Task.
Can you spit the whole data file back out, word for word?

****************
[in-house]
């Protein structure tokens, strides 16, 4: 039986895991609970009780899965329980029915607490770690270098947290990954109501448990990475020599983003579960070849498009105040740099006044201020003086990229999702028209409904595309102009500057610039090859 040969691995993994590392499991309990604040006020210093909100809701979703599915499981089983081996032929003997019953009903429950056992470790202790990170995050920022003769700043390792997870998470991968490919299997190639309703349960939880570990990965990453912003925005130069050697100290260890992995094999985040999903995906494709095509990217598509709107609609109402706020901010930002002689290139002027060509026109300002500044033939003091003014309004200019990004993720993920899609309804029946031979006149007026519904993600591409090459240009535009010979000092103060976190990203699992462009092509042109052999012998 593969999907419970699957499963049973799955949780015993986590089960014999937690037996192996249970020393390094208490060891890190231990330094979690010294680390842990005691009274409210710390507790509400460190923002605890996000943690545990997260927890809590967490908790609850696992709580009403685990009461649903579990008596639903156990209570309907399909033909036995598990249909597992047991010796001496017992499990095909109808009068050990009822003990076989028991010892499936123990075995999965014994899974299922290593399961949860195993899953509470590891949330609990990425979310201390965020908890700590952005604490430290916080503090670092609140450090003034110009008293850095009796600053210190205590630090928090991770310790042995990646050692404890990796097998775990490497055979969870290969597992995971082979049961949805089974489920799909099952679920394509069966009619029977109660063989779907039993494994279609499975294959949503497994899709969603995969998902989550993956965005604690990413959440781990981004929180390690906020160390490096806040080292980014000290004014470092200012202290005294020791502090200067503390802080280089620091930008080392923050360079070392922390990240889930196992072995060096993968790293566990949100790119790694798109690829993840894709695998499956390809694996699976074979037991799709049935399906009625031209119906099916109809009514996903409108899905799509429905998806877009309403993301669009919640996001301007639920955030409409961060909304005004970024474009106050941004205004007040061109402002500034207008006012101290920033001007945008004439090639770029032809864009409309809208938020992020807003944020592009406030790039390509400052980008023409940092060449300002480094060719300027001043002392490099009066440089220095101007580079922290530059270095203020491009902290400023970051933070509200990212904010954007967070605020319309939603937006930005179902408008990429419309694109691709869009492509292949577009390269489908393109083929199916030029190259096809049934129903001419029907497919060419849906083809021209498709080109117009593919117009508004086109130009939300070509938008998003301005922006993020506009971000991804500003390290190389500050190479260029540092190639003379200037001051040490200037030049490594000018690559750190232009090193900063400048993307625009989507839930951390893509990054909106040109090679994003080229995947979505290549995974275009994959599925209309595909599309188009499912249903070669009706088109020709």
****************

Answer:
[in-house]
């Protein structure tokens, strides 16, 4: 039986895991609970009780899965329980029915607490770690270098947290990954109501448990990475020599983003579960070849498009105040740099006044201020003086990229999702028209409904595309102009500057610039090859 040969691995993994590392499991309990604040006020210093909100809701979703599915499981089983081996032929003997019953009903429950056992470790202790990170995050920022003769700043390792997870998470991968490919299997190639309703349960939880570990990965990453912003925005130069050697100290260890992995094999985040999903995906494709095509990217598509709107609609109402706020901010930002002689290139002027060509026109300002500044033939003091003014309004200019990004993720993920899609309804029946031979006149007026519904993600591409090459240009535009010979000092103060976190990203699992462009092509042109052999012998 593969999907419970699957499963049973799955949780015993986590089960014999937690037996192996249970020393390094208490060891890190231990330094979690010294680390842990005691009274409210710390507790509400460190923002605890996000943690545990997260927890809590967490908790609850696992709580009403685990009461649903579990008596639903156990209570309907399909033909036995598990249909597992047991010796001496017992499990095909109808009068050990009822003990076989028991010892499936123990075995999965014994899974299922290593399961949860195993899953509470590891949330609990990425979310201390965020908890700590952005604490430290916080503090670092609140450090003034110009008293850095009796600053210190205590630090928090991770310790042995990646050692404890990796097998775990490497055979969870290969597992995971082979049961949805089974489920799909099952679920394509069966009619029977109660063989779907039993494994279609499975294959949503497994899709969603995969998902989550993956965005604690990413959440781990981004929180390690906020160390490096806040080292980014000290004014470092200012202290005294020791502090200067503390802080280089620091930008080392923050360079070392922390990240889930196992072995060096993968790293566990949100790119790694798109690829993840894709695998499956390809694996699976074979037991799709049935399906009625031209119906099916109809009514996903409108899905799509429905998806877009309403993301669009919640996001301007639920955030409409961060909304005004970024474009106050941004205004007040061109402002500034207008006012101290920033001007945008004439090639770029032809864009409309809208938020992020807003944020592009406030790039390509400052980008023409940092060449300002480094060719300027001043002392490099009066440089220095101007580079922290530059270095203020491009902290400023970051933070509200990212904010954007967070605020319309939603937006930005179902408008990429419309694109691709869009492509292949577009390269489908393109083929199916030029190259096809049934129903001419029907497919060419849906083809021209498709080109117009593919117009508004086109130009939300070509938008998003301005922006993020506009971000991804500003390290190389500050190479260029540092190639003379200037001051040490200037030049490594000018690559750190232009090193900063400048993307625009989507839930951390893509990054909106040109090679994003080229995947979505290549995974275009994959599925209309595909599309188009499912249903070669009706088109020709």